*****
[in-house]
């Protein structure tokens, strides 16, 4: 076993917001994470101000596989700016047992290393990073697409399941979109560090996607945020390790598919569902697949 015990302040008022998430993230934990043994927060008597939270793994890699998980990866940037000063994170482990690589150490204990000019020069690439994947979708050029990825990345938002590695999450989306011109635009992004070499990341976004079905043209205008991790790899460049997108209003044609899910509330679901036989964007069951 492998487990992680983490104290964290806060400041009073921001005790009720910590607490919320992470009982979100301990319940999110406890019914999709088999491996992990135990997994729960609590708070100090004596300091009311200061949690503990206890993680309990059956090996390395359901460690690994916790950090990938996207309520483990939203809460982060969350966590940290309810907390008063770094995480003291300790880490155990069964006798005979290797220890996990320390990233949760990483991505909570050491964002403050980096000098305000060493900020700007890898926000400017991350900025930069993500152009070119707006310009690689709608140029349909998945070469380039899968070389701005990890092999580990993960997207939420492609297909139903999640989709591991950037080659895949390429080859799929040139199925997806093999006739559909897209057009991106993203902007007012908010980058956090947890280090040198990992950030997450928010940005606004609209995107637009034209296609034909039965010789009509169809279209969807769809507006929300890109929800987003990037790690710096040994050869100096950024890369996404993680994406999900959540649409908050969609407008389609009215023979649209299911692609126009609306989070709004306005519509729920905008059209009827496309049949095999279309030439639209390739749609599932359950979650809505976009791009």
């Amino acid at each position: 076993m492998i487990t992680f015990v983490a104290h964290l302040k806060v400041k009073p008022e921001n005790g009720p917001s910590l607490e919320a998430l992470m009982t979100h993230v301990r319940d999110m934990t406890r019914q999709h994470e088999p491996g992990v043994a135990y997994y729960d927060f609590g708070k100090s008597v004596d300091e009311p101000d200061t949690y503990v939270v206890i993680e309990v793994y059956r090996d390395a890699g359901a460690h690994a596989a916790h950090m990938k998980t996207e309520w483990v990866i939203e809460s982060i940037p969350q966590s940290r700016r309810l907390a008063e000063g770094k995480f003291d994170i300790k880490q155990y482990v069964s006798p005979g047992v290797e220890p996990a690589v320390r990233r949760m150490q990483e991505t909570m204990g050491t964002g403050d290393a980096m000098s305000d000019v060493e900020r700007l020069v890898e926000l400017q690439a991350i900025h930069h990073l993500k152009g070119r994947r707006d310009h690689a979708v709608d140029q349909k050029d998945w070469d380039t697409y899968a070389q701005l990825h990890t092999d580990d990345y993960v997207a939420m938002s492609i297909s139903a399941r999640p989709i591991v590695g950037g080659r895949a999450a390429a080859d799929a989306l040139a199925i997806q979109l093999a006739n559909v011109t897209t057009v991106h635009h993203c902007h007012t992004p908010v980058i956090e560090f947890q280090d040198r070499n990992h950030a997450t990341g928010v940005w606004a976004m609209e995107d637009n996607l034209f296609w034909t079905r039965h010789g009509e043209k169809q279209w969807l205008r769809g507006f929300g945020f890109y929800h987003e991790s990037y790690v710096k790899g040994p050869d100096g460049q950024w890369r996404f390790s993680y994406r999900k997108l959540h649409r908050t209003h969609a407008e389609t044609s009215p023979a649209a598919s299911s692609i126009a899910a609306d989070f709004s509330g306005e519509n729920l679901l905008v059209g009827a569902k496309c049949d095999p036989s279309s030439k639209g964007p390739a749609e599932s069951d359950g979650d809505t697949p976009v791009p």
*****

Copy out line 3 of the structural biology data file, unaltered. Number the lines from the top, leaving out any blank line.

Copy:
């Amino acid at each position: 076993m492998i487990t992680f015990v983490a104290h964290l302040k806060v400041k009073p008022e921001n005790g009720p917001s910590l607490e919320a998430l992470m009982t979100h993230v301990r319940d999110m934990t406890r019914q999709h994470e088999p491996g992990v043994a135990y997994y729960d927060f609590g708070k100090s008597v004596d300091e009311p101000d200061t949690y503990v939270v206890i993680e309990v793994y059956r090996d390395a890699g359901a460690h690994a596989a916790h950090m990938k998980t996207e309520w483990v990866i939203e809460s982060i940037p969350q966590s940290r700016r309810l907390a008063e000063g770094k995480f003291d994170i300790k880490q155990y482990v069964s006798p005979g047992v290797e220890p996990a690589v320390r990233r949760m150490q990483e991505t909570m204990g050491t964002g403050d290393a980096m000098s305000d000019v060493e900020r700007l020069v890898e926000l400017q690439a991350i900025h930069h990073l993500k152009g070119r994947r707006d310009h690689a979708v709608d140029q349909k050029d998945w070469d380039t697409y899968a070389q701005l990825h990890t092999d580990d990345y993960v997207a939420m938002s492609i297909s139903a399941r999640p989709i591991v590695g950037g080659r895949a999450a390429a080859d799929a989306l040139a199925i997806q979109l093999a006739n559909v011109t897209t057009v991106h635009h993203c902007h007012t992004p908010v980058i956090e560090f947890q280090d040198r070499n990992h950030a997450t990341g928010v940005w606004a976004m609209e995107d637009n996607l034209f296609w034909t079905r039965h010789g009509e043209k169809q279209w969807l205008r769809g507006f929300g945020f890109y929800h987003e991790s990037y790690v710096k790899g040994p050869d100096g460049q950024w890369r996404f390790s993680y994406r999900k997108l959540h649409r908050t209003h969609a407008e389609t044609s009215p023979a649209a598919s299911s692609i126009a899910a609306d989070f709004s509330g306005e519509n729920l679901l905008v059209g009827a569902k496309c049949d095999p036989s279309s030439k639209g964007p390739a749609e599932s069951d359950g979650d809505t697949p976009v791009p």